Opinion

Significant developments in the regulation of virtual currency in California

Published Date
Nov 16, 2023
The regulatory landscape for virtual currency activity in California experienced a significant development on October 13, 2023, with the enactment of Assembly Bill 39 (AB 39) and Senate Bill 401 (SB 401.) These laws introduce a comprehensive regulatory framework for virtual currency-related activities in the state. This blog post provides a high-level overview of the laws. For a deeper dive into the key provisions, implications, and practical takeaways, please refer to our client alert.  

California Digital Financial Assets Law (DFAL)

AB 39, known as the California Digital Financial Assets Law (DFAL), establishes a comprehensive licensing and supervision regime for “digital financial asset business activity.” Specifically, entities engaging in, or holding themselves out as engaging in, such activities with or on behalf of a California resident must obtain a license from the California Department of Financial Protection and Innovation (the Department.)

Effective July 1, 2025, entities subject to the DFAL must be licensed or have a pending license application awaiting approval. The application process parallels the California money transmission statute, but includes certain requirements that are more extensive, particularly in the area of required policies and procedures. Also similar to the money transmission statute, the DFAL is primarily focused on customer protection and requires licensees to maintain a surety bond, maintain sufficient capital and liquidity to ensure the financial soundness of the entity, and own certain assets of not less than the aggregate amount of all outstanding liabilities owed to customers. Licensees must also file annual and event-driven reports and maintain various enumerated records. Finally, licensees are subject to various disclosure and notice requirements.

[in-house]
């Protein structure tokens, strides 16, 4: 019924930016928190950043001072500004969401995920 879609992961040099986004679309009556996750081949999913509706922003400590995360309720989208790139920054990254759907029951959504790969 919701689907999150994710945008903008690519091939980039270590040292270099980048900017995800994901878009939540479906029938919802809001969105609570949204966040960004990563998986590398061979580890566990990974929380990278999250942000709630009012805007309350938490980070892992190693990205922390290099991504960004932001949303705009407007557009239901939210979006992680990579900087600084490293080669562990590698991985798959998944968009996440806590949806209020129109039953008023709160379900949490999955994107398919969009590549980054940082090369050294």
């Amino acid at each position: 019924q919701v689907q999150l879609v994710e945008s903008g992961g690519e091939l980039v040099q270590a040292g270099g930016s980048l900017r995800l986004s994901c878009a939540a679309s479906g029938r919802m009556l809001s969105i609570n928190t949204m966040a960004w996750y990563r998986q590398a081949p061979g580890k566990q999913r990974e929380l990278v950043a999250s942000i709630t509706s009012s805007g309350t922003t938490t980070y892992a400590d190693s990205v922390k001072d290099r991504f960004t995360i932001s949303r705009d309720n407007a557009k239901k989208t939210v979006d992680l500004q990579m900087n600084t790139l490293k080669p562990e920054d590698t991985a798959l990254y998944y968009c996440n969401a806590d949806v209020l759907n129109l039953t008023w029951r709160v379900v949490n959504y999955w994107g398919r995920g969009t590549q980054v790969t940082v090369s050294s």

The DFAL has several distinct aspects. First, it imposes additional requirements on covered digital financial asset exchanges. Obligations for these covered exchanges include several enumerated requirements prior to listing or offering a particular digital financial asset, as well as using reasonable diligence to ensure best execution for residents considering prevailing market conditions. In addition, the DFAL includes specific provisions and restrictions for licensees who engage in activities involving stablecoins, requiring both issuer licensing/regulation and the full backing of stablecoins.

Digital financial asset transaction kiosks law (SB 401)

SB 401 complements the DFAL by regulating operators of digital financial asset transaction kiosks, commonly known as crypto ATMs. The law imposes disclosure and other customer protection requirements on operators, including requiring the provision of written terms and conditions, limiting the amount of cash that can be accepted or dispensed, mandatory disclosures to customers, and notification of kiosk locations to the Department.

Takeaways

The enactment of the DFAL and SB 401 signifies a considerable expansion in California's regulation of virtual currency-related activities. Market participants are encouraged to review and assess the applicability and impact of these laws on their operations, and determine the need for compliance and licensing under the laws. It is also advisable to consider engaging with the Department during the rulemaking process, and, for those considering licensing under the DFAL, to consult with legal and regulatory experts to prepare for the application and licensing process.

Please see our client alert for a more in-depth discussion on the DFAL and SB 401. 

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This content was originally published by Allen & Overy before the A&O Shearman merger